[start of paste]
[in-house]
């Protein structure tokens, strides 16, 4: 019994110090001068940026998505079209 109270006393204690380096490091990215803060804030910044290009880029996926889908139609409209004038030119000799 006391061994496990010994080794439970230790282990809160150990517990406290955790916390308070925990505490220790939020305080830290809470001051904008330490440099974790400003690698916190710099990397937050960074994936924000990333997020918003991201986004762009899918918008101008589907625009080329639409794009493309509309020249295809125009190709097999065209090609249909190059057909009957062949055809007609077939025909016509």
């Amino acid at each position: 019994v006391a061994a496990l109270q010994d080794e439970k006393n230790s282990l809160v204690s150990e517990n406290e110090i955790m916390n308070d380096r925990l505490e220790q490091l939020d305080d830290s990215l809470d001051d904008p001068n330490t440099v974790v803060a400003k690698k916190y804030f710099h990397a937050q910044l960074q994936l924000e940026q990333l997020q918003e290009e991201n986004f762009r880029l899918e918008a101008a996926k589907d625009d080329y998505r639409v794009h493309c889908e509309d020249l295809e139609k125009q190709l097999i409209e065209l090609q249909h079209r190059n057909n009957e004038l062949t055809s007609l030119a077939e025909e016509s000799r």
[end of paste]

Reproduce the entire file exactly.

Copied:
[in-house]
């Protein structure tokens, strides 16, 4: 019994110090001068940026998505079209 109270006393204690380096490091990215803060804030910044290009880029996926889908139609409209004038030119000799 006391061994496990010994080794439970230790282990809160150990517990406290955790916390308070925990505490220790939020305080830290809470001051904008330490440099974790400003690698916190710099990397937050960074994936924000990333997020918003991201986004762009899918918008101008589907625009080329639409794009493309509309020249295809125009190709097999065209090609249909190059057909009957062949055809007609077939025909016509």
């Amino acid at each position: 019994v006391a061994a496990l109270q010994d080794e439970k006393n230790s282990l809160v204690s150990e517990n406290e110090i955790m916390n308070d380096r925990l505490e220790q490091l939020d305080d830290s990215l809470d001051d904008p001068n330490t440099v974790v803060a400003k690698k916190y804030f710099h990397a937050q910044l960074q994936l924000e940026q990333l997020q918003e290009e991201n986004f762009r880029l899918e918008a101008a996926k589907d625009d080329y998505r639409v794009h493309c889908e509309d020249l295809e139609k125009q190709l097999i409209e065209l090609q249909h079209r190059n057909n009957e004038l062949t055809s007609l030119a077939e025909e016509s000799r």